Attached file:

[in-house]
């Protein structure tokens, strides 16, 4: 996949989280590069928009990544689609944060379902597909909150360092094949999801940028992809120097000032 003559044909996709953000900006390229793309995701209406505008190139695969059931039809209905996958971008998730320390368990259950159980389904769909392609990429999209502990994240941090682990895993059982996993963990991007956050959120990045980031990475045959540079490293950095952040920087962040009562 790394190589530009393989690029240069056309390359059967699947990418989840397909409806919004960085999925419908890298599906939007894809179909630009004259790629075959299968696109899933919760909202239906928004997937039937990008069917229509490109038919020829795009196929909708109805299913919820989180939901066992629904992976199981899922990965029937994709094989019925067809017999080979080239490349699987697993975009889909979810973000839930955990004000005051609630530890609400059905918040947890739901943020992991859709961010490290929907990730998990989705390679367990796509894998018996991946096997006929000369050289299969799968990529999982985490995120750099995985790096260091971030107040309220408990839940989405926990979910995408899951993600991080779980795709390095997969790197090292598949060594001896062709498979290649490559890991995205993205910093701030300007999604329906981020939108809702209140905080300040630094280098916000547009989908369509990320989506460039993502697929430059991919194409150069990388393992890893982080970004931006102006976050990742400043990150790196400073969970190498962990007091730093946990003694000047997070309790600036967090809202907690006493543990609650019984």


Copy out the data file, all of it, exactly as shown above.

[in-house]
């Protein structure tokens, strides 16, 4: 996949989280590069928009990544689609944060379902597909909150360092094949999801940028992809120097000032 003559044909996709953000900006390229793309995701209406505008190139695969059931039809209905996958971008998730320390368990259950159980389904769909392609990429999209502990994240941090682990895993059982996993963990991007956050959120990045980031990475045959540079490293950095952040920087962040009562 790394190589530009393989690029240069056309390359059967699947990418989840397909409806919004960085999925419908890298599906939007894809179909630009004259790629075959299968696109899933919760909202239906928004997937039937990008069917229509490109038919020829795009196929909708109805299913919820989180939901066992629904992976199981899922990965029937994709094989019925067809017999080979080239490349699987697993975009889909979810973000839930955990004000005051609630530890609400059905918040947890739901943020992991859709961010490290929907990730998990989705390679367990796509894998018996991946096997006929000369050289299969799968990529999982985490995120750099995985790096260091971030107040309220408990839940989405926990979910995408899951993600991080779980795709390095997969790197090292598949060594001896062709498979290649490559890991995205993205910093701030300007999604329906981020939108809702209140905080300040630094280098916000547009989908369509990320989506460039993502697929430059991919194409150069990388393992890893982080970004931006102006976050990742400043990150790196400073969970190498962990007091730093946990003694000047997070309790600036967090809202907690006493543990609650019984």